The Monitor's View

Cure for Middle East oil shock? A higher US gasoline tax

A gradual increase in US gasoline taxes would bring a host of benefits, from deficit reduction to cleaner air to less reliance on autocratic nations. But Congress needs a long-term view to take this step now.

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Markets dislike uncertainty. And the Middle East, home to about one-third of the world’s oil production, has just entered an era of wild uncertainty.

Whether even more powerful political shocks are ahead can’t be known.

Now is the time for a calm response – including a recognition that short-term US petroleum supplies are in good shape. The market seemed to realize that on Friday when US oil prices dropped back below $100 per barrel.

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But the Mideast political shocks should energize a rethink of America’s energy future.

Politicians, who reckon in two- or four-year election cycles, often see little political gain in taking the long view on energy security. It’s up to the public to demand it from them.

The quick reaction to the recent jump in oil prices has been predictable: Tap the US strategic oil reserves, some say. Or, step up “drill, baby, drill” off American coasts.

But neither reaction adequately deals with the far more significant need to drastically cut oil consumption. Whether the end of the world’s oil reserves is in sight – or decades away – it is coming. Paying for the inevitable shift now is wiser than waiting.

The best way to do that is to raise the gasoline tax gradually over coming years.

The case is clear: When gasoline prices spiked above $4 per gallon in 2008, consumer behavior was noticeably different. People drove less, telecommuted more, and looked for other means of transportation.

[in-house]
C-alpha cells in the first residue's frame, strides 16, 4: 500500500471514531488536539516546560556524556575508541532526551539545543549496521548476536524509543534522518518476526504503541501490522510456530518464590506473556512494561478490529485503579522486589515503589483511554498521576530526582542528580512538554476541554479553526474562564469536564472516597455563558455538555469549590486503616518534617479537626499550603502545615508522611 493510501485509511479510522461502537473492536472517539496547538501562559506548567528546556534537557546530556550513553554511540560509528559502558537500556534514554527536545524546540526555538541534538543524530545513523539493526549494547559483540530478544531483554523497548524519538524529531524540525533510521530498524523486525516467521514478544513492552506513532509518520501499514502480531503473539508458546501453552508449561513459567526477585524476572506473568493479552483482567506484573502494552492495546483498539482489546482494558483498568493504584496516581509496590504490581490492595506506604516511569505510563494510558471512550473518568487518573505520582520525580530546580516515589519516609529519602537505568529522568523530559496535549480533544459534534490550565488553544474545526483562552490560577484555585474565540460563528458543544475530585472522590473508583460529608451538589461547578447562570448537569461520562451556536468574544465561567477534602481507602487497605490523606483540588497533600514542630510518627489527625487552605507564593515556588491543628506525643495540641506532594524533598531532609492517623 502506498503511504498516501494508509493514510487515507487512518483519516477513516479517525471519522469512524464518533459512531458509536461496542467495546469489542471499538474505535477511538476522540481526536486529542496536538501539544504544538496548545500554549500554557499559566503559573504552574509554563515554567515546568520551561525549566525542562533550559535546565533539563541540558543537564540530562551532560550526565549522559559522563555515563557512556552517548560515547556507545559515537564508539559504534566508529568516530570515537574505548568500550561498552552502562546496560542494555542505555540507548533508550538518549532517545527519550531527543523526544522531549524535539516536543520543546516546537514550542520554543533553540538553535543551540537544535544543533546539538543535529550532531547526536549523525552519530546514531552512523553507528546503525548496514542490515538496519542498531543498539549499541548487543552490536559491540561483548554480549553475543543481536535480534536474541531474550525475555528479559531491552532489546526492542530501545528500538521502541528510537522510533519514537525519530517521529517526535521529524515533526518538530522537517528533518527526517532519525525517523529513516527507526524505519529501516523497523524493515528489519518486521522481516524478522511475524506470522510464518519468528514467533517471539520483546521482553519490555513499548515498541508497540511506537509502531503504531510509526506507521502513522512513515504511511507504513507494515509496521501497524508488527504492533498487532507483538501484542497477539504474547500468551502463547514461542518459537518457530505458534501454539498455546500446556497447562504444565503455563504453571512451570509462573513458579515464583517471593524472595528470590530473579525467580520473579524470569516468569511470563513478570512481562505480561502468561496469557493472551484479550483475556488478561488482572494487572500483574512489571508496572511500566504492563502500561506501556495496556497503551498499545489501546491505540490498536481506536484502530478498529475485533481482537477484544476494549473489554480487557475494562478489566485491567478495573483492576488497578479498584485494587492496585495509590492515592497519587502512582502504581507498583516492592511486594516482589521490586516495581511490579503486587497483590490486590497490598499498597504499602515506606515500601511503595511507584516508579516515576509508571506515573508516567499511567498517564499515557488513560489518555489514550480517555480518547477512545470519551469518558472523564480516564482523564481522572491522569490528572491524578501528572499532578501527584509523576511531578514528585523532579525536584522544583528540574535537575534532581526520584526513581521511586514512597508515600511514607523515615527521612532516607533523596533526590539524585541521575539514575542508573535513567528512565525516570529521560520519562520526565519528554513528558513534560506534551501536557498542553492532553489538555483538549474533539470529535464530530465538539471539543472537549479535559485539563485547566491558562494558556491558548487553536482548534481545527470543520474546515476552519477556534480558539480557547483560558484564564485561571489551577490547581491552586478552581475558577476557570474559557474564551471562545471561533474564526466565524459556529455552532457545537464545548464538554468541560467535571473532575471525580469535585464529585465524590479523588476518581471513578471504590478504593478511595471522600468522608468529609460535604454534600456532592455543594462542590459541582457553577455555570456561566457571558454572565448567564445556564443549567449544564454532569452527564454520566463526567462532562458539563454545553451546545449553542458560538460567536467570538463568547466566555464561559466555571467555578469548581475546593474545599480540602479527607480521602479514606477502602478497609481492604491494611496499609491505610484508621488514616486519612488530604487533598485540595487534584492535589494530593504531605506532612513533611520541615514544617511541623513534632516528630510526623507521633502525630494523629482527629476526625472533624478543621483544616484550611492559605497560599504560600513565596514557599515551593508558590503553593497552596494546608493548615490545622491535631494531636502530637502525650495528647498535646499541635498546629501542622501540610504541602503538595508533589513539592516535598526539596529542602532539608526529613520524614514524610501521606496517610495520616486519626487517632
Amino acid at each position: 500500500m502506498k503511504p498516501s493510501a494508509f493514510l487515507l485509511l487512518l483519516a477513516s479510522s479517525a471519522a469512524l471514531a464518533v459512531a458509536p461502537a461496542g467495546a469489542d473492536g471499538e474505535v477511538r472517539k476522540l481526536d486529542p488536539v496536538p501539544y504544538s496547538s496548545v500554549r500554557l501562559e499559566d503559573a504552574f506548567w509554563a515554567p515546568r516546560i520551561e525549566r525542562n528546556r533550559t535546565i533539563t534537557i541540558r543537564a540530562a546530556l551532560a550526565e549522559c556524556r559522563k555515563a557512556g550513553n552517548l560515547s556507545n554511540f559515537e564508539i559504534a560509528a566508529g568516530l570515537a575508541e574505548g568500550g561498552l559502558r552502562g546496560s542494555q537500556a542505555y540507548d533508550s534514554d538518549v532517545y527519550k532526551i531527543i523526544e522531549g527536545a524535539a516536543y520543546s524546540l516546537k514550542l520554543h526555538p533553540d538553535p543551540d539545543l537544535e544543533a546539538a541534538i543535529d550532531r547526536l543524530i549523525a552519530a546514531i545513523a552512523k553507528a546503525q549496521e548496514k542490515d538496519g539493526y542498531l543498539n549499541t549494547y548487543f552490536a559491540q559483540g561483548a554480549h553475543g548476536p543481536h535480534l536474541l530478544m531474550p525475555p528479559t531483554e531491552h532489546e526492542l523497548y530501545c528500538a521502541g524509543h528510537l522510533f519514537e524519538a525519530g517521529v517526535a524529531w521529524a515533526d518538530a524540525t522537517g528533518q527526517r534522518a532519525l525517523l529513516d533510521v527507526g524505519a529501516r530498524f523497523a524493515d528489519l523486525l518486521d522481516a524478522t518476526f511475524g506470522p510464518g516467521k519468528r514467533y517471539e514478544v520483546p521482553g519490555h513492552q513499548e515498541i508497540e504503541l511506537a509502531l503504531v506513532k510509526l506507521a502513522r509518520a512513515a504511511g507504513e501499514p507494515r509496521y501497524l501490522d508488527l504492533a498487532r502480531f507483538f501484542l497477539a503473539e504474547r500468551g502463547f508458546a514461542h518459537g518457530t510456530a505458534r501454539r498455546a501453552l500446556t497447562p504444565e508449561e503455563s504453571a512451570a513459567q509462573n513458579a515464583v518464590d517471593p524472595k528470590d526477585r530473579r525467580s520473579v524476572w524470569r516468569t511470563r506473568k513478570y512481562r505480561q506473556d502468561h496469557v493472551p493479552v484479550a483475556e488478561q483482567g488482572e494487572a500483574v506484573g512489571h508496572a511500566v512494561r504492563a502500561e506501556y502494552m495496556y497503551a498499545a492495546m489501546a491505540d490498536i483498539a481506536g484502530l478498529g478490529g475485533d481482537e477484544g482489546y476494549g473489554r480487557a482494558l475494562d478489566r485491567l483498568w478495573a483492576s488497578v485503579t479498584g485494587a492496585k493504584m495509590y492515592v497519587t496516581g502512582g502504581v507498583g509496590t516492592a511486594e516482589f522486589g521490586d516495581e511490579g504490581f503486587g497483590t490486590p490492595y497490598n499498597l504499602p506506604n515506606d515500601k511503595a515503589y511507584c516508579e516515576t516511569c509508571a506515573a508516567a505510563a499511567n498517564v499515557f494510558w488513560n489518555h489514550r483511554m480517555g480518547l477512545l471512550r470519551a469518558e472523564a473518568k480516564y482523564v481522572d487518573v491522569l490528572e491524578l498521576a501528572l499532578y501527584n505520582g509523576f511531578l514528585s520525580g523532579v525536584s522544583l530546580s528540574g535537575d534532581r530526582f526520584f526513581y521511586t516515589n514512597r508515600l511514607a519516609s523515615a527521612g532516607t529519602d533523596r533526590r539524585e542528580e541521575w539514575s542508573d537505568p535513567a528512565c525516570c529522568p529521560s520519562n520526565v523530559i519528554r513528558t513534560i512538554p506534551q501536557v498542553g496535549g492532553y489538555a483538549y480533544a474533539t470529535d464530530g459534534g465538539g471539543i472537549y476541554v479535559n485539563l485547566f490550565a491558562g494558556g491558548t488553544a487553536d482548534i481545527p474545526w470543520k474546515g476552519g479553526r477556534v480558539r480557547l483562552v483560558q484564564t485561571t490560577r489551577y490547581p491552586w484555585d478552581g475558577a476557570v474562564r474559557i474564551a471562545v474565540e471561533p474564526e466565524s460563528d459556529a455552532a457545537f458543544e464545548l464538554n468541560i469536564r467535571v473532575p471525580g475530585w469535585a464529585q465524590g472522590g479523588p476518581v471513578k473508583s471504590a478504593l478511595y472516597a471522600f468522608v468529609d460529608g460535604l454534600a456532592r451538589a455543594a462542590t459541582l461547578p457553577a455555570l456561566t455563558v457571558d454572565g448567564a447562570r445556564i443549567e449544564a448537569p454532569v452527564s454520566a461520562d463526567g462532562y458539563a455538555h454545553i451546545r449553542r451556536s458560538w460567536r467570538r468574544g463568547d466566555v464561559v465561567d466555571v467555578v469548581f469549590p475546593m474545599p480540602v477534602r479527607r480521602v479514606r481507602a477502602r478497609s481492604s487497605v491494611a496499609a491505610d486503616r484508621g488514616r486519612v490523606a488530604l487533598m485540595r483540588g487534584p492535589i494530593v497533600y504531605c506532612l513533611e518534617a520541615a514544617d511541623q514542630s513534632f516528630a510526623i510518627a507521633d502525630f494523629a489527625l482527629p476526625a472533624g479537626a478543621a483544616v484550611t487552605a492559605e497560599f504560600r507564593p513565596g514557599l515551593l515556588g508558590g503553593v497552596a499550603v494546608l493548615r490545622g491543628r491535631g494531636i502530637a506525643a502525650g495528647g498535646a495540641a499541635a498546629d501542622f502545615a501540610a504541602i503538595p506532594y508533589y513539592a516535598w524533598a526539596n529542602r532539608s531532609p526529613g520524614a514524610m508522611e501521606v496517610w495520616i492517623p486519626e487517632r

But many consumers also held back making fundamental changes, such as moving closer to work or replacing their SUV with a gas-sipper. Why? They were not convinced they had seen the future. They knew prices may drop again. The same is true for businesses.

The current tax rates on fuel, both federal and state, are already inadequate to pay for needed road maintenance and improvements. And with millions of electric cars expected to be on the highways in coming years, such a user fee based on fuel consumption will become unfair. The tax needs to be used for other purposes, such as reducing oil dependency or as revenue for lowering the federal deficit.

A higher gas tax would send a signal that the US is ready to lower its reliance on foreign oil, giving it more leverage to deal with autocrats in oil-exporting countries, such as Saudi Arabia or Iran. President Obama’s tentative approach to the Arab uprisings may have been in part caused by his worry about stable oil supplies from the Middle East. Democratic movements in some Arab countries may have suffered for it.

The certainty of higher gasoline prices through a stiffer tax would also help investors make the necessary long-term investments in alternative energy sources which, in turn, would reduce carbon emissions.

The political will to increase the US gas tax is far from evident now. But a grand deal on overall spending and taxes is possible later this year in Congress. And given the Middle East turmoil, raising the gas tax now might be one of the easier compromises, and a logical way to reduce imports of oil.

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